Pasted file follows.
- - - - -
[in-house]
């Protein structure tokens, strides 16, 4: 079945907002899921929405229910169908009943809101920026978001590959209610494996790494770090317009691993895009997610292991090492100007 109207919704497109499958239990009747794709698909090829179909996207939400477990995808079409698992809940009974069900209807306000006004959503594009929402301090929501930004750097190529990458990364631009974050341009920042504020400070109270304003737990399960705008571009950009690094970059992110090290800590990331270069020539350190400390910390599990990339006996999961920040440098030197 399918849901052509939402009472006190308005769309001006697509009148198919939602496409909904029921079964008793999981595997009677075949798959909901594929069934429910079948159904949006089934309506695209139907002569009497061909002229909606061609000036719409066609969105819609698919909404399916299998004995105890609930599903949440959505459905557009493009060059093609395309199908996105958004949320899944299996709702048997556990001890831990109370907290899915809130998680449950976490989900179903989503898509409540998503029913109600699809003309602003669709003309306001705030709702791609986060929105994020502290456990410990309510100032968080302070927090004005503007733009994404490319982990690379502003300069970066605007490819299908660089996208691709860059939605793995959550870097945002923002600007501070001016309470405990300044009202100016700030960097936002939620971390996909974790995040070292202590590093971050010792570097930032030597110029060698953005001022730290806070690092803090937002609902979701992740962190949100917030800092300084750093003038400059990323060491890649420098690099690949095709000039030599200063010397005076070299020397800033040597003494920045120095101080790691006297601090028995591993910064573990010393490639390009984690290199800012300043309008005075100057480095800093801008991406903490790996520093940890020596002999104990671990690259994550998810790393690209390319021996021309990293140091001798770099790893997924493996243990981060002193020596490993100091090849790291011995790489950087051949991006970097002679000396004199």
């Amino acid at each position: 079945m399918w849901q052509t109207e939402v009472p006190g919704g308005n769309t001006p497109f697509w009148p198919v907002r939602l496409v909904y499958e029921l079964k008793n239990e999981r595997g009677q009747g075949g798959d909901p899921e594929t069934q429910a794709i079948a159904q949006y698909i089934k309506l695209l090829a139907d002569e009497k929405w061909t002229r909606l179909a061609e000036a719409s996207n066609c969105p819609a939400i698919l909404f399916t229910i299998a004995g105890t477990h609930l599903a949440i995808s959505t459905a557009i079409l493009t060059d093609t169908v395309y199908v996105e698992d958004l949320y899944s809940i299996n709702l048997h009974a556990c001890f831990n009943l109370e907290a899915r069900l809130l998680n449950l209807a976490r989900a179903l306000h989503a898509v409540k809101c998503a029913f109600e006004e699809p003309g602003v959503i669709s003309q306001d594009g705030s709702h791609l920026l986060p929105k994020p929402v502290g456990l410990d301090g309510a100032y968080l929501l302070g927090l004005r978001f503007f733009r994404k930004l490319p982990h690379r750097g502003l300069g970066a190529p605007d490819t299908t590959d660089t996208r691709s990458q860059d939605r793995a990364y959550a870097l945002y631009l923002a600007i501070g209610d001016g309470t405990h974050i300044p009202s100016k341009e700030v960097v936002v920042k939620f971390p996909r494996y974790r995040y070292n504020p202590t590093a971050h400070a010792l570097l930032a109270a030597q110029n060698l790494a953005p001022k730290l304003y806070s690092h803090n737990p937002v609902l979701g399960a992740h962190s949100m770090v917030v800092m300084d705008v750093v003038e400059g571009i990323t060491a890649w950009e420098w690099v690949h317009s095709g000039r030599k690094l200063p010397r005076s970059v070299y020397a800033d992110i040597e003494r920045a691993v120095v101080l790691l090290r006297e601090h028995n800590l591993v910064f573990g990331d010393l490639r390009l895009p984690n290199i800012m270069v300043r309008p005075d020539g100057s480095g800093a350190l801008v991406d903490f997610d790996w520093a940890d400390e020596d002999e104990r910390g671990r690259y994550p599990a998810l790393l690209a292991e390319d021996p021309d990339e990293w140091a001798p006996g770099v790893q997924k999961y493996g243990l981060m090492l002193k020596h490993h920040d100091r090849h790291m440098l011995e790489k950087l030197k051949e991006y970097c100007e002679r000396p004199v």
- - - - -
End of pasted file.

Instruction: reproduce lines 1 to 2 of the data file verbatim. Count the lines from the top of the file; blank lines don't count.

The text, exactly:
[in-house]
């Protein structure tokens, strides 16, 4: 079945907002899921929405229910169908009943809101920026978001590959209610494996790494770090317009691993895009997610292991090492100007 109207919704497109499958239990009747794709698909090829179909996207939400477990995808079409698992809940009974069900209807306000006004959503594009929402301090929501930004750097190529990458990364631009974050341009920042504020400070109270304003737990399960705008571009950009690094970059992110090290800590990331270069020539350190400390910390599990990339006996999961920040440098030197 399918849901052509939402009472006190308005769309001006697509009148198919939602496409909904029921079964008793999981595997009677075949798959909901594929069934429910079948159904949006089934309506695209139907002569009497061909002229909606061609000036719409066609969105819609698919909404399916299998004995105890609930599903949440959505459905557009493009060059093609395309199908996105958004949320899944299996709702048997556990001890831990109370907290899915809130998680449950976490989900179903989503898509409540998503029913109600699809003309602003669709003309306001705030709702791609986060929105994020502290456990410990309510100032968080302070927090004005503007733009994404490319982990690379502003300069970066605007490819299908660089996208691709860059939605793995959550870097945002923002600007501070001016309470405990300044009202100016700030960097936002939620971390996909974790995040070292202590590093971050010792570097930032030597110029060698953005001022730290806070690092803090937002609902979701992740962190949100917030800092300084750093003038400059990323060491890649420098690099690949095709000039030599200063010397005076070299020397800033040597003494920045120095101080790691006297601090028995591993910064573990010393490639390009984690290199800012300043309008005075100057480095800093801008991406903490790996520093940890020596002999104990671990690259994550998810790393690209390319021996021309990293140091001798770099790893997924493996243990981060002193020596490993100091090849790291011995790489950087051949991006970097002679000396004199």